TORONTO/OTTAWA (Reuters) - Foreign investors face a long wait before Canada opens up its telecommunications sector as Ottawa eyes a possible election this year and battles the industry’s regulator.
The minority Conservative government has a long-stated commitment to loosening restrictions on foreign involvement in telecommunications, but it’s now dragging its feet.
Investors “are crying out for a clear signal things are going to open up, but we’re going to have to wait a while longer,” said University of Ottawa law professor Michael Geist.
The problem for Prime Minister Stephen Harper is that proposals for liberalizing the sector could become a campaign issue, and an election could come as early as this spring. Opposition parties would accuse Ottawa of weakening Canadian sovereignty by opening the doors to increased foreign investment.
The liberalization issue hit the spotlight again last week when a court quashed the government’s 2009 decision to overrule the telecoms regulator and allow the launch of Globalive’s Wind Mobile, which is backed by an Egyptian billionaire.
Allowing Globalive’s wireless service to go ahead fit in with the government’s stated goals of increasing competition and cutting costs for consumers. But it violated the Telecommunications Act, which limits foreign ownership of telecoms providers.
The court ruled the government had no legal basis for violating the act, muddying the water for future action by the Conservatives. The government is likely to appeal.
The regulator, the Canadian Radio-television and Telecommunications Commission (CRTC), wanted to block Globalive from launching Wind Mobile because too much of its financing came from Egypt’s Orascom Telecom, backed by billionaire Naguib Sawiris.
To make matters more complicated, the government has an uneasy relationship with the CRTC.
It pummeled the regulator again last week over its decision to effectively stop small Internet providers from offering unlimited downloading.
“This back and forth between the regulator, the court and the government is a reflection of a lack of high-level strategic policy to shape the telecom environment,” said Catherine Middleton, a professor at Ryerson University.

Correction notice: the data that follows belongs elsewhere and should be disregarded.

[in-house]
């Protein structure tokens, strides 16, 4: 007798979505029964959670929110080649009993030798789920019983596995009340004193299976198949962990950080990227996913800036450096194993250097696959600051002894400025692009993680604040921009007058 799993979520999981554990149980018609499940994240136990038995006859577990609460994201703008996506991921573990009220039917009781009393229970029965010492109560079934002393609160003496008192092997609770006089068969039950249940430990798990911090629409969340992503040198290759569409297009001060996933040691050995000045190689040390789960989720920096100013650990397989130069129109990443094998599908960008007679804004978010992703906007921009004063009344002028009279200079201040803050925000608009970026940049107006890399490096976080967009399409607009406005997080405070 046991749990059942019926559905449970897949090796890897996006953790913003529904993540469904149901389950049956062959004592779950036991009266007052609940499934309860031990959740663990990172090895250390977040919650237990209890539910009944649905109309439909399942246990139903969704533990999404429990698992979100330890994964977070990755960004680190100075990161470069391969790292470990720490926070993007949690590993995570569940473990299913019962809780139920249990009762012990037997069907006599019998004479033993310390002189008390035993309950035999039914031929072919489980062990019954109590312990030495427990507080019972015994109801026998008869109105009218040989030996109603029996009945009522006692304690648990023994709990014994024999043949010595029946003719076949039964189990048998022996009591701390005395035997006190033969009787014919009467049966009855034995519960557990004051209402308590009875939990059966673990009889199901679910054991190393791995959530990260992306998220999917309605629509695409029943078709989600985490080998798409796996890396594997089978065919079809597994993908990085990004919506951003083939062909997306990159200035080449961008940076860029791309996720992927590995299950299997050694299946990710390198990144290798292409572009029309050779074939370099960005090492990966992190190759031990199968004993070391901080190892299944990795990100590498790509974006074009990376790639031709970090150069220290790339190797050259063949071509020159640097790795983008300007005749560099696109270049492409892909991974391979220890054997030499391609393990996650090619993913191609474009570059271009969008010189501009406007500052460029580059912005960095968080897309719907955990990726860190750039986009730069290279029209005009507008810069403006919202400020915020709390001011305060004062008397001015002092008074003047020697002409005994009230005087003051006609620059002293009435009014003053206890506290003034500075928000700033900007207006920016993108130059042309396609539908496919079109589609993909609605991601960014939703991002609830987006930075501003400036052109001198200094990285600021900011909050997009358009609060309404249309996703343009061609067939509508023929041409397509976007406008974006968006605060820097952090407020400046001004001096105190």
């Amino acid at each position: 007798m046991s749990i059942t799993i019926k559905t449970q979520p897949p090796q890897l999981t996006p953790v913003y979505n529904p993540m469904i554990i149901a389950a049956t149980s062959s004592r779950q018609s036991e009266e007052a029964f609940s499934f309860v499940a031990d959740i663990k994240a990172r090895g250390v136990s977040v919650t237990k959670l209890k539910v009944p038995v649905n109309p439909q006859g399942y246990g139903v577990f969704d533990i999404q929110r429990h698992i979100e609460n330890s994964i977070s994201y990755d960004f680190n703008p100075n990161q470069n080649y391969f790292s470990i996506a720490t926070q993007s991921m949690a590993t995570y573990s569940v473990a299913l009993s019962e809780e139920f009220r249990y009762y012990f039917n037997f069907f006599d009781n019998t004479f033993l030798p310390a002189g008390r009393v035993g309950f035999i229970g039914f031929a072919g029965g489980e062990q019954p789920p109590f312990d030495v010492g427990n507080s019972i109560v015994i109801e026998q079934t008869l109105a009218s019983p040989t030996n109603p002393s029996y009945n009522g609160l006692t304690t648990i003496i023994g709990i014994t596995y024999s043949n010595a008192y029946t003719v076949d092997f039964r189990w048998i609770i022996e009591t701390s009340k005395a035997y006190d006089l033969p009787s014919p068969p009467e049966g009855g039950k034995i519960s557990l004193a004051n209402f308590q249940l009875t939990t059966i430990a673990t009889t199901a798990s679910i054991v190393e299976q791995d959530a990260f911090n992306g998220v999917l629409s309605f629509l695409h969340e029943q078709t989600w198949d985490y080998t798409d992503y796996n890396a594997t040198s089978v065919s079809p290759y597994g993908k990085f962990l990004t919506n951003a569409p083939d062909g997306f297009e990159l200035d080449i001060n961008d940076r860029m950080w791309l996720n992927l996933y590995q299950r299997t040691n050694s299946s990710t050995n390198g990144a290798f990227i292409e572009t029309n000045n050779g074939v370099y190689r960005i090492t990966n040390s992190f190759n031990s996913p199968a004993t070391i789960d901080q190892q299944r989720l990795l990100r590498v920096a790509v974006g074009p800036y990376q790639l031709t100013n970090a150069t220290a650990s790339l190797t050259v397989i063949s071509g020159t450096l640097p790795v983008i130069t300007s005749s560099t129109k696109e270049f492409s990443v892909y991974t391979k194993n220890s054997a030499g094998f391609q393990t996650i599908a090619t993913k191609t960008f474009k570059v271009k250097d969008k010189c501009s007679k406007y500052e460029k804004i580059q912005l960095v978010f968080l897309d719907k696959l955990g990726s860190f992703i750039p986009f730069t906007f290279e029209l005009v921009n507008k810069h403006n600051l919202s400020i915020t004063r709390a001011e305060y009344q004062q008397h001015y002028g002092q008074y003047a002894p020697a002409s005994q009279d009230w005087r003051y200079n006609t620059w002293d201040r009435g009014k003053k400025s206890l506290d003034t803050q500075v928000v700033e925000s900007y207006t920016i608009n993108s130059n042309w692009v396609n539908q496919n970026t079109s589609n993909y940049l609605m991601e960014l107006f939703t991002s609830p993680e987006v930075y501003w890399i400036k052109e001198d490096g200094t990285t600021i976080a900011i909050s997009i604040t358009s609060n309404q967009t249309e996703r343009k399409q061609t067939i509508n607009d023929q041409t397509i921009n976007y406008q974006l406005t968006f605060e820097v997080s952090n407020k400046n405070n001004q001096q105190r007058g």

Opposition parties complain about what they see as the ruling party’s steady assault on the regulator. Last week Ottawa named a businessman with close ties to the Conservatives as a vice-chairman of the CRTC.
“If you were an investor, would you come to Canada when the regulatory body clearly has been undermined to such a degree?” said Charlie Angus of the left-leaning New Democrats.
The Telecommunications Act now caps foreign ownership at 20 percent of a carrier’s voting shares and restricts direct and indirect control to 46.7 percent.
Last June Industry Minister Tony Clement opened a public consultation to consider three possible changes:
* increase foreign ownership to a cap of 49 percent;
* allow foreign ownership up to 100 percent for those who have less than a 10 percent stake in the market;
* or eliminate all barriers to foreign ownership.
The consultation on the proposals ended on July 31 and many had expected the government to announce its preferred option within months.
But Ottawa has since decided to combine developing its policy proposals with preparations for its next auctions of radio frequency, due by late 2012.
A Clement spokeswoman said consultations on the wireless auction would start early this year.
“Before any telecom companies can bid in these auctions, we have to make clear what the rules of the game are,” she said.
This all leaves Globalive in limbo, with little hope that the government will push through legislation to resolve the foreign ownership question once and for all.
Still, Wind’s 250,000-plus customers are unlikely to be disconnected any time soon, with a 45-day stay of the injunction likely to lead to appeals and further stays.
Globalive still has options to stay in business even if the court’s ruling is upheld, such as shifting some of its debt, raising more Canadian equity or merging with another of the new wireless carriers that has a higher Canadian ownership level.
That means Wind will remain a low-cost and contract-free threat to the three established Canadian operators, which together control 95 percent of the wireless market.
Rogers Communications has almost 9 million wireless subscribers, while Telus and BCE’s Bell Mobility have more than 7 million each, according to analyst Maher Yaghi of Desjardins Securities.
Editing by Peter Galloway and Frank McGurty